Modi under scrutiny for I-Day speech on Gorakhpur and black money

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Prime Minister Narendra Modi on Tuesday addressed the nation from the Red Fort while marking the 71st Independence Day celebrations. His third Independence Day speech as prime minister became a topic of intense social media conversation for several reasons.

modi gorakhpur black money

Having made a record of delivering the longest Independence Day speech last year, Modi delivered his shortest speech this year lasting for just 56 minutes.

Gorakhpur children massacre

Contrary to expectation, Modi refused to mention Gorakhpur children massacre in his speech. Very early in his speech Modi made a passing references to ravaging floods affecting several parts of India and ‘deaths of children.’‬ He did not mention Gorakhpur while making a reference to the tragedy killing scores of children.‬

‪Modi said, “Several parts of India are witnessing natural calamity. The other day, our innocent children died in a hospital. The sensitivity of 125 correct people is with them.”‬

Later on in his speech, unrelated to Gorakhpur massacre, he, however, ironically said, “We have to leave this ‘Chalta Hai’ attitude. We have to think of ‘Badal Sakta Hai’- this attitude will help us as a nation.”

‪Modi has been facing huge criticism on social media for not having spoken on the tragedy of Gorakhpur prompting many to conclude that his silence was due to the fact that the children’s deaths highlighted the BJP government’s administrative failure.‬

‪Modi had also not tweeted anything since 11 August from his personal Twitter account until the evening of 14 August making it one of the longest sabbaticals for him from the microblogging site.‬

Black Money

No Modi speech these days is complete without expression of bravado on black money. That’s primarily because this was a key poll promise he made to voters in 2014 Lok Sabha elections. He has faced considerable criticism for not delivering his promise to have Rs 15 lakh transferred to every Indian’s bank account, the prime minister is , nonetheless, making every effort to compensate with other controversial claims.

Vowing to continue the crackdown on black money, Modi on Tuesday said that over Rs 1.75 lakh crore had been deposited in banks post note-ban and more than 18 lakh people with disproportionate income were under government scrutiny.

Journalist Sreenivasan Jain took to Twitter to counter Modi’s claims on nearly Rs 2 lakh crore worth undeclared income having entered the banking system post demonetisation.

In a series of tweets, Jain wrote, “Accoding to NDTV’s Oineetom Ojah, neither RBI/Finance Ministry say they’ve supplied these figures. So where has PM got them from? Above (unofficial) report estimates unusual cash deposits post-demo: Rs 1.6 – 1.7 lakh crore. Could this be PM’s source? We don’t know.”

Modi also said that demonetisation of old Rs 500 and Rs 1,000 notes last November had helped bring over Rs 3 lakh crore of unaccounted wealth into the banking system.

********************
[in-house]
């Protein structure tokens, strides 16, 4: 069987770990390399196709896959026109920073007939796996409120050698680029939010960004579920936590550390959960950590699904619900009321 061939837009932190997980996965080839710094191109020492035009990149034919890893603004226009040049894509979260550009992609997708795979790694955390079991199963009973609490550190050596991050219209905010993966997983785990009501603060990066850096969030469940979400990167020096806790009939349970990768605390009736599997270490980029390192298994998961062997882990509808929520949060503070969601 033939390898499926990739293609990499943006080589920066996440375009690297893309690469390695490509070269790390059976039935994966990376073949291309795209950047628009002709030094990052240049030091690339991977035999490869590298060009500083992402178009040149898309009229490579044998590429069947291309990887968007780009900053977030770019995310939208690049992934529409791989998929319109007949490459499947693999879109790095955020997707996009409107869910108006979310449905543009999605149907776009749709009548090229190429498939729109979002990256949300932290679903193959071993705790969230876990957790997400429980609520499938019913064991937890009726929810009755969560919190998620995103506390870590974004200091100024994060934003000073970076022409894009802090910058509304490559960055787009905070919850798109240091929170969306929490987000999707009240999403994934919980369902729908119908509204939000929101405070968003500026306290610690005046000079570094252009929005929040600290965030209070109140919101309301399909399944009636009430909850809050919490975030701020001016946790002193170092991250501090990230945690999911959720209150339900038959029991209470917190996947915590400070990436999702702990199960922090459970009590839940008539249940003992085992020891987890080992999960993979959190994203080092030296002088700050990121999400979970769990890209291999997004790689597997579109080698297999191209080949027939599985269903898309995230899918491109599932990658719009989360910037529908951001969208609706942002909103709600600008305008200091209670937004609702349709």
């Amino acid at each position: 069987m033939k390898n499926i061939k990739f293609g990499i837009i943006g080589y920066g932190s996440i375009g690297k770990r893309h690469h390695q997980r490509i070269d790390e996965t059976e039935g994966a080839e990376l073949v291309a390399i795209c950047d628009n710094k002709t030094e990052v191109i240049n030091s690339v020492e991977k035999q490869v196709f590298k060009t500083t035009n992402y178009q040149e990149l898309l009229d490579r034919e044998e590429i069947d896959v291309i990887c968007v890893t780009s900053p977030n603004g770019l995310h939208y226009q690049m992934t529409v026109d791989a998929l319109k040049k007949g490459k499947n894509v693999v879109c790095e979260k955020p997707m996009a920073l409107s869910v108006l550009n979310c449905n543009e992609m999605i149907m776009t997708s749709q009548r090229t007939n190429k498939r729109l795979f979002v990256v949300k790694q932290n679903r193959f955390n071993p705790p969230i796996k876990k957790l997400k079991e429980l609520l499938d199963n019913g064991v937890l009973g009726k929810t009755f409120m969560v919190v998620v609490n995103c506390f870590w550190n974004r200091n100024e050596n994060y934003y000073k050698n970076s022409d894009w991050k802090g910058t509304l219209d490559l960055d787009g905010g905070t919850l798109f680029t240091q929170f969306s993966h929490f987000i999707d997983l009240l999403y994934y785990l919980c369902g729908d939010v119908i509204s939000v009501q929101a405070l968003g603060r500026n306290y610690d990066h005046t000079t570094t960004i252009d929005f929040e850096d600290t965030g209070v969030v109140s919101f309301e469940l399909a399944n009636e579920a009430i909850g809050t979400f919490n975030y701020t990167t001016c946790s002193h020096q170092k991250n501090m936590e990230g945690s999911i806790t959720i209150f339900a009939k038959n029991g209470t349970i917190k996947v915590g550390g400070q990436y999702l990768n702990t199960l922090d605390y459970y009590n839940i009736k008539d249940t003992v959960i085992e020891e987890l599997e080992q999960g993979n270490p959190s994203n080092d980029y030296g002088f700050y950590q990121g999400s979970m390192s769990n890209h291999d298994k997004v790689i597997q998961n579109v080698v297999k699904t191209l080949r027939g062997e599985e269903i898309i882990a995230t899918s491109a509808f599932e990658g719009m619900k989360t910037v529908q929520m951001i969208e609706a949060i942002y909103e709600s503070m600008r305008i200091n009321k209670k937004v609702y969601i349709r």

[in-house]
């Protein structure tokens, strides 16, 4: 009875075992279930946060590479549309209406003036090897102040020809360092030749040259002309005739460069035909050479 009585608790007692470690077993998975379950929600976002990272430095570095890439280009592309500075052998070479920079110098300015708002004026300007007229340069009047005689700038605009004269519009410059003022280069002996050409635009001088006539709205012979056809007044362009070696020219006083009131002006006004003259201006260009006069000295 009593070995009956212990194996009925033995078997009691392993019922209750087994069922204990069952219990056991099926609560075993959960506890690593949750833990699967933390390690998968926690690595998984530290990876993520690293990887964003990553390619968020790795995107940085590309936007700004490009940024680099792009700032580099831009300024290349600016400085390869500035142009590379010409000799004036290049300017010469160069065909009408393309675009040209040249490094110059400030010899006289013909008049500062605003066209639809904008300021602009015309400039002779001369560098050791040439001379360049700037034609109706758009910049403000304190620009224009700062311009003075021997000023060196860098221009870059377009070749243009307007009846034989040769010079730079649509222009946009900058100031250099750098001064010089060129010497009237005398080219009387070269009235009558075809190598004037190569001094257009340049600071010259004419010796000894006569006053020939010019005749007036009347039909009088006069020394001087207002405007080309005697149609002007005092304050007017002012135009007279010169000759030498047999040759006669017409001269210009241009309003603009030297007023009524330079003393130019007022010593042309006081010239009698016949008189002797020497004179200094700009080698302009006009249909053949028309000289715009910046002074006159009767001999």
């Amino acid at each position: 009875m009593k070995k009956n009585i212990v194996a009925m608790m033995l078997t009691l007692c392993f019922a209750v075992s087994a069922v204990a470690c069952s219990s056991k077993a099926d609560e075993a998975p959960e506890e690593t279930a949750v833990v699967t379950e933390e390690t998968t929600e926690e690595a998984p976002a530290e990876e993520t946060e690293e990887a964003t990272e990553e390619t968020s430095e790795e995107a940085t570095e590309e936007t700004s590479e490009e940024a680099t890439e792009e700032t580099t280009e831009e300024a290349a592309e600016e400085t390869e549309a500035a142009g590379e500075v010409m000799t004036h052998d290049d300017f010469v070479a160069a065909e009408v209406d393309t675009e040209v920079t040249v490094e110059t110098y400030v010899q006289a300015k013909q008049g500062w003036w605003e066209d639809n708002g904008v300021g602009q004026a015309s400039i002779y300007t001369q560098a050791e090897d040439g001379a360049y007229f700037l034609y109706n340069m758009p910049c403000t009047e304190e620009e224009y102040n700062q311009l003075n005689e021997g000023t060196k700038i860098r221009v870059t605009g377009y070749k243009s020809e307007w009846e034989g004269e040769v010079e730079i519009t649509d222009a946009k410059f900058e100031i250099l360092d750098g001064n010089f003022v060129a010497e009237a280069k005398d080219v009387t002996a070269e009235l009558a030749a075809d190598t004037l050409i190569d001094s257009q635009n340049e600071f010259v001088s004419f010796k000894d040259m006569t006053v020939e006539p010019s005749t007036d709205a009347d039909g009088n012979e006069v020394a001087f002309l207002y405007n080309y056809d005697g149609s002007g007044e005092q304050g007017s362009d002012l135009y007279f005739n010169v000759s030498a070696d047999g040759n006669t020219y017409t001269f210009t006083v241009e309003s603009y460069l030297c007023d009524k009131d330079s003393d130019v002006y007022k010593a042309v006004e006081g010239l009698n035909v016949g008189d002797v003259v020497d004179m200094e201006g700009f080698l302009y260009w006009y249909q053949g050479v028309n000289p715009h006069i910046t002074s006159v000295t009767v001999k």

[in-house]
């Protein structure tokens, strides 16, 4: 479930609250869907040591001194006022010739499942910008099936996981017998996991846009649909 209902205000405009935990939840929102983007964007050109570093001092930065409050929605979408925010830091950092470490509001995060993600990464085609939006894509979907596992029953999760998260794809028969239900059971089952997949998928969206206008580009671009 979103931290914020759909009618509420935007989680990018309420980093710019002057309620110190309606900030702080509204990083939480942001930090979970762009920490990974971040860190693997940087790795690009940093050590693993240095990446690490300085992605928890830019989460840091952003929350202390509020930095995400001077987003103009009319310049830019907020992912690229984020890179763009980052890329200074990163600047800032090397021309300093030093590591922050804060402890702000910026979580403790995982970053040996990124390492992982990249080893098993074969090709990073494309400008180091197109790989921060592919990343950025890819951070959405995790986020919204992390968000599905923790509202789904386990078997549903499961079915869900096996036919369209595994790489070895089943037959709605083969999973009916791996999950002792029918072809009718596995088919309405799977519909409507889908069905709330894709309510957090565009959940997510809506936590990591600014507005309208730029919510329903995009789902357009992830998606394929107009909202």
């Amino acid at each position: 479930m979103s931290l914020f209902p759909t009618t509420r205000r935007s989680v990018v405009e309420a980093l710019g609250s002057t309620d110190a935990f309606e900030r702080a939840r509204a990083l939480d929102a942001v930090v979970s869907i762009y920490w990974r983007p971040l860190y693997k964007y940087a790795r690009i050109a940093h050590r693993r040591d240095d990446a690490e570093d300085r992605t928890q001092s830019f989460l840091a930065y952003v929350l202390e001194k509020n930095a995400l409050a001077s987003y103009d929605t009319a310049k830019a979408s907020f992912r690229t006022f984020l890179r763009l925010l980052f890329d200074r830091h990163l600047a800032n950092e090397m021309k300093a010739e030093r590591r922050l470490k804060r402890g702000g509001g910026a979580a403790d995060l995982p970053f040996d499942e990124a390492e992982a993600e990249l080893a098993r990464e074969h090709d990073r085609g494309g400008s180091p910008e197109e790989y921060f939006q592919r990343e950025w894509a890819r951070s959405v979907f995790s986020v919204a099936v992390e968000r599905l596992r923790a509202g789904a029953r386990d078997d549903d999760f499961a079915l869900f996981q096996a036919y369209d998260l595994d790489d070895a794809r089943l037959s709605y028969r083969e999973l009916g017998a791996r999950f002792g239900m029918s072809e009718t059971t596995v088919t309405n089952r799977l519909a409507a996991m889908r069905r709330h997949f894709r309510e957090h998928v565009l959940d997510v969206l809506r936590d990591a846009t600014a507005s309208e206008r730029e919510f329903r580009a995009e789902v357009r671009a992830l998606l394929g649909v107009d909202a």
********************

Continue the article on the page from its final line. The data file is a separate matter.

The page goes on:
Another social media user, James Wilson, posted an ‘exhibit’ from a Rajya Sabha proceedings countering this claim of Modi.

He posted a reply by the junior finance minister, Santosh Kumar Gangwar, given to Samajwadi Party’s Naresh Agrwal, in Rajya Sabha on 1 August.

In response to Agrwal’s question on the quantum of black money recovered in the aftermath of Modi’s note-ban announcement, Gangwar had said that ‘there was no official estimation of quantum of black money in India.’ He, however, listed several exercises of his government resulting in the unearthing of black money. Figures stated by him took the total black money recovered since the note ban was only Rs 18,529 crore.

Wilson did not stop here. He compared the unearthing of Rs 18,529 crore black money to what the government had achieved in 2013-14, when Manmohan Singh was the prime minister. Citing a CAG report of that period, he wrote, “Is this Rs.18529 crores is so HUGE?. Answer lies in CAG Report No. 2 of 2017 on Direct Taxes. That unassuming MMS (Manmohan Singh) catch Rs.90391 in 2013-14. (sic)”

While staying with demonetisation, whose real purpose is yet to be understood by people in India, Modi said in his speech, “The result of this (demonetisation) has been that this year, the new tax payers (filing returns) has more than doubled to 56 lakh. Last year this was 22 lakh. This is the result of fight against black money.”

This came in sharp contrast to what Chief Economic Adviser Arvind Subramanian said on 1 August. While speaking at the Economic Survey 2016-17, Subramanian said that about 5.4 lakh, less than one tenth of what Modi said, new tax payers had been added post demonetisation period.

So, did Modi lie from the Red Fort while making claims on his government’s achievement on black money or he simply did not understand the numbers related to economy? These questions will no doubt continue to dominate the conversations on social media and, more crucially, in Indian politics.

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